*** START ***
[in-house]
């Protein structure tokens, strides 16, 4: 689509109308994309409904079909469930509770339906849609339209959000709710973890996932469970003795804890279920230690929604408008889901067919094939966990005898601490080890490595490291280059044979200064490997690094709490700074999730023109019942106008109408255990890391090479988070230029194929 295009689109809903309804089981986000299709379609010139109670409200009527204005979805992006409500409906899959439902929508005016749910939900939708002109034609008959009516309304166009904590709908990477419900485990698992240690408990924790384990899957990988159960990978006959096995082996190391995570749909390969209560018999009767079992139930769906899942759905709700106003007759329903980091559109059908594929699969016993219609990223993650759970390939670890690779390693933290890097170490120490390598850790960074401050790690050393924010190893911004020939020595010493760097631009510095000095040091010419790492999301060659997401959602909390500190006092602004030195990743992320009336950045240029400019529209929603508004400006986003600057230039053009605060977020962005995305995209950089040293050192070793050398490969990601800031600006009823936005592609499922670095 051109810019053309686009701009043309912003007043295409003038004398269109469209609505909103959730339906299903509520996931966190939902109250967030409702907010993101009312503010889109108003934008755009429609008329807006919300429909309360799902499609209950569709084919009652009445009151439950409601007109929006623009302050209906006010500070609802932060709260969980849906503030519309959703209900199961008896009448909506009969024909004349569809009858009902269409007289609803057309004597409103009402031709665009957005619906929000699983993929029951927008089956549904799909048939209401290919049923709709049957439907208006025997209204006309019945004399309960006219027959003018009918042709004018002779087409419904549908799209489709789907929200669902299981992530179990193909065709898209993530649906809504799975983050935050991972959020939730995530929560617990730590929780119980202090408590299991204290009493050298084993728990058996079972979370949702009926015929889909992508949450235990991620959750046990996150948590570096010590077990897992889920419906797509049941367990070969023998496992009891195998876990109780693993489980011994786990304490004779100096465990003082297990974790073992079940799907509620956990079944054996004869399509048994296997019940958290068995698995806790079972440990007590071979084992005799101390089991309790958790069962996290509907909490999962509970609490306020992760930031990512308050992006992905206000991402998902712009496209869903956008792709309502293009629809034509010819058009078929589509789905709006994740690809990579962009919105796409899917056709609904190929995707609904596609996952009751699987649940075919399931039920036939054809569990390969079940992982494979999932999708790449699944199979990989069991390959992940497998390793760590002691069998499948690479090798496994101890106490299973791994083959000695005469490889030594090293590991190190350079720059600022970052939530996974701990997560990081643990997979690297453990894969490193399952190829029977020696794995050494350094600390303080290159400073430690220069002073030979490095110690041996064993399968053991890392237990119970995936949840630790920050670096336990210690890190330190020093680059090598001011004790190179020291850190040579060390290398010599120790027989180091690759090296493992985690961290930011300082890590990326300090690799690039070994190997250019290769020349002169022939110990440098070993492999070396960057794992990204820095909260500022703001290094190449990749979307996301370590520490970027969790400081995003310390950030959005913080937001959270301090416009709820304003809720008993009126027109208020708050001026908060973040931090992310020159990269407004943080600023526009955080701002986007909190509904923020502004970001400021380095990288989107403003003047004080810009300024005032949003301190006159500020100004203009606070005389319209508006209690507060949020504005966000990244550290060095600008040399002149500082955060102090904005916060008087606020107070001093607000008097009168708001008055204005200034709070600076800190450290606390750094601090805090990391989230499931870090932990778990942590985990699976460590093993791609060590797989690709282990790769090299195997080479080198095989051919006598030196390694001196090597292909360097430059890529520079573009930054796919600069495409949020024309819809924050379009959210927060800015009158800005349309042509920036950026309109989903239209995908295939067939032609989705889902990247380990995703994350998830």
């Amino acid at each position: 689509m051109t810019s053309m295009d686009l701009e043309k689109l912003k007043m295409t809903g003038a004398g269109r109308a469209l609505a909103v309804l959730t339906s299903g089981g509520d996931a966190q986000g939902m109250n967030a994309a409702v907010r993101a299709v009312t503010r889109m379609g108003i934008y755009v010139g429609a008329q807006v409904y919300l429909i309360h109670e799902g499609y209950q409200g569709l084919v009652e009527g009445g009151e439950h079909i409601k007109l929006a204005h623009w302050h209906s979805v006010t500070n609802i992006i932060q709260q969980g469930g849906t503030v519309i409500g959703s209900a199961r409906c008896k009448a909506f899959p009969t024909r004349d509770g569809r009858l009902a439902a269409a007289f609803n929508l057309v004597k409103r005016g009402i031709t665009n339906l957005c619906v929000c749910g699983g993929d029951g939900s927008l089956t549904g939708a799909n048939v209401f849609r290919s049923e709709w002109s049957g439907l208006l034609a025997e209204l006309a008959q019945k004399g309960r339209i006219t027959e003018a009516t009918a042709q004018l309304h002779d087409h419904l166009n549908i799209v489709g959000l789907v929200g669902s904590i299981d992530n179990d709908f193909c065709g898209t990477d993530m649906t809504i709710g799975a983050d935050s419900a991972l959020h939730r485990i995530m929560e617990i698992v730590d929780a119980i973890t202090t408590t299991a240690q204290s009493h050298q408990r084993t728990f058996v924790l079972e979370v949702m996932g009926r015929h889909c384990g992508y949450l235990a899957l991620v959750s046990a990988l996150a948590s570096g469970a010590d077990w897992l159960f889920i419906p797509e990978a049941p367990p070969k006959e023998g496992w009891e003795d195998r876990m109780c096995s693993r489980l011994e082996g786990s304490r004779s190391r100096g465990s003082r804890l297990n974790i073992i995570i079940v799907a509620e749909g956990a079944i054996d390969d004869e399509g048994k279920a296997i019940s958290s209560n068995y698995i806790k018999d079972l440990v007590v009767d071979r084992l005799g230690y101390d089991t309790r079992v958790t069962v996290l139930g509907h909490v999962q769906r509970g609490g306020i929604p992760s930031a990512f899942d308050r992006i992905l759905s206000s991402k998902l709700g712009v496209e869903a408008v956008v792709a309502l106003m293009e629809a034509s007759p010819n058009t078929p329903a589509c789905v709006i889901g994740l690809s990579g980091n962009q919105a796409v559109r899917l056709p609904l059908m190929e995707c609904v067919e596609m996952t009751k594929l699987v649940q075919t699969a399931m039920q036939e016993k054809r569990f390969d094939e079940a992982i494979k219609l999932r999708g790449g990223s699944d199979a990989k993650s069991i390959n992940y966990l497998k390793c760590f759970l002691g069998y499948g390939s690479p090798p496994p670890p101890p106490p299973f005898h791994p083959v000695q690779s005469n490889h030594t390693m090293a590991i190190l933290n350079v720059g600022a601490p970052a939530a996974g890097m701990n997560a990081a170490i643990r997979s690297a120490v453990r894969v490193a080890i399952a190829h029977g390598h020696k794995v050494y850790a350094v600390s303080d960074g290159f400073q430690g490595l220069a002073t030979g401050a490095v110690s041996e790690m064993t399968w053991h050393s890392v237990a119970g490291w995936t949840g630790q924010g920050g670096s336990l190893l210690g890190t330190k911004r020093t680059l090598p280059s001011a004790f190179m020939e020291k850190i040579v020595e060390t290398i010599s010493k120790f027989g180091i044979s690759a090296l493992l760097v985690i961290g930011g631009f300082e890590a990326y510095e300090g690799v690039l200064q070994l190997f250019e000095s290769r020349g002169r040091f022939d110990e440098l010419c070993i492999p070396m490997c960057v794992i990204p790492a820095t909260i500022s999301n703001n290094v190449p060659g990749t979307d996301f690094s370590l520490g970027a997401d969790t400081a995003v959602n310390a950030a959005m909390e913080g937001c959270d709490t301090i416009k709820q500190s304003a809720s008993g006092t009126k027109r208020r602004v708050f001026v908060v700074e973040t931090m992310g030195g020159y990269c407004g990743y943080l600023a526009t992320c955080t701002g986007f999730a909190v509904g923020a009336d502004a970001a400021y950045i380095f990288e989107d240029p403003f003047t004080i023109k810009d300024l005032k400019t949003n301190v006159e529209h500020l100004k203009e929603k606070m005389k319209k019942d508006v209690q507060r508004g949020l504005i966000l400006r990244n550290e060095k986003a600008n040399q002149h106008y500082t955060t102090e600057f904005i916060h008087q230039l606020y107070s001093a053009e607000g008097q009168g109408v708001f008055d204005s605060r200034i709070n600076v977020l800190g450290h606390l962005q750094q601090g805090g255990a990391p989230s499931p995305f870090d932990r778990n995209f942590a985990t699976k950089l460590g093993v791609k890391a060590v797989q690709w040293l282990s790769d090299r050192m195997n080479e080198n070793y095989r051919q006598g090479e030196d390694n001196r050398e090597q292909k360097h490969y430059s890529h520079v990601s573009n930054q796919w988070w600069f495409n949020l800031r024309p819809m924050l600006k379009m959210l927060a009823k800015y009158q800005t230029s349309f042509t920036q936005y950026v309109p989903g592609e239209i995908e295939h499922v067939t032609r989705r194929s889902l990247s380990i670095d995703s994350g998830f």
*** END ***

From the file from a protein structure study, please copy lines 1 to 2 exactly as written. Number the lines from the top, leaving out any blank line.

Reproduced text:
[in-house]
């Protein structure tokens, strides 16, 4: 689509109308994309409904079909469930509770339906849609339209959000709710973890996932469970003795804890279920230690929604408008889901067919094939966990005898601490080890490595490291280059044979200064490997690094709490700074999730023109019942106008109408255990890391090479988070230029194929 295009689109809903309804089981986000299709379609010139109670409200009527204005979805992006409500409906899959439902929508005016749910939900939708002109034609008959009516309304166009904590709908990477419900485990698992240690408990924790384990899957990988159960990978006959096995082996190391995570749909390969209560018999009767079992139930769906899942759905709700106003007759329903980091559109059908594929699969016993219609990223993650759970390939670890690779390693933290890097170490120490390598850790960074401050790690050393924010190893911004020939020595010493760097631009510095000095040091010419790492999301060659997401959602909390500190006092602004030195990743992320009336950045240029400019529209929603508004400006986003600057230039053009605060977020962005995305995209950089040293050192070793050398490969990601800031600006009823936005592609499922670095 051109810019053309686009701009043309912003007043295409003038004398269109469209609505909103959730339906299903509520996931966190939902109250967030409702907010993101009312503010889109108003934008755009429609008329807006919300429909309360799902499609209950569709084919009652009445009151439950409601007109929006623009302050209906006010500070609802932060709260969980849906503030519309959703209900199961008896009448909506009969024909004349569809009858009902269409007289609803057309004597409103009402031709665009957005619906929000699983993929029951927008089956549904799909048939209401290919049923709709049957439907208006025997209204006309019945004399309960006219027959003018009918042709004018002779087409419904549908799209489709789907929200669902299981992530179990193909065709898209993530649906809504799975983050935050991972959020939730995530929560617990730590929780119980202090408590299991204290009493050298084993728990058996079972979370949702009926015929889909992508949450235990991620959750046990996150948590570096010590077990897992889920419906797509049941367990070969023998496992009891195998876990109780693993489980011994786990304490004779100096465990003082297990974790073992079940799907509620956990079944054996004869399509048994296997019940958290068995698995806790079972440990007590071979084992005799101390089991309790958790069962996290509907909490999962509970609490306020992760930031990512308050992006992905206000991402998902712009496209869903956008792709309502293009629809034509010819058009078929589509789905709006994740690809990579962009919105796409899917056709609904190929995707609904596609996952009751699987649940075919399931039920036939054809569990390969079940992982494979999932999708790449699944199979990989069991390959992940497998390793760590002691069998499948690479090798496994101890106490299973791994083959000695005469490889030594090293590991190190350079720059600022970052939530996974701990997560990081643990997979690297453990894969490193399952190829029977020696794995050494350094600390303080290159400073430690220069002073030979490095110690041996064993399968053991890392237990119970995936949840630790920050670096336990210690890190330190020093680059090598001011004790190179020291850190040579060390290398010599120790027989180091690759090296493992985690961290930011300082890590990326300090690799690039070994190997250019290769020349002169022939110990440098070993492999070396960057794992990204820095909260500022703001290094190449990749979307996301370590520490970027969790400081995003310390950030959005913080937001959270301090416009709820304003809720008993009126027109208020708050001026908060973040931090992310020159990269407004943080600023526009955080701002986007909190509904923020502004970001400021380095990288989107403003003047004080810009300024005032949003301190006159500020100004203009606070005389319209508006209690507060949020504005966000990244550290060095600008040399002149500082955060102090904005916060008087606020107070001093607000008097009168708001008055204005200034709070600076800190450290606390750094601090805090990391989230499931870090932990778990942590985990699976460590093993791609060590797989690709282990790769090299195997080479080198095989051919006598030196390694001196090597292909360097430059890529520079573009930054796919600069495409949020024309819809924050379009959210927060800015009158800005349309042509920036950026309109989903239209995908295939067939032609989705889902990247380990995703994350998830």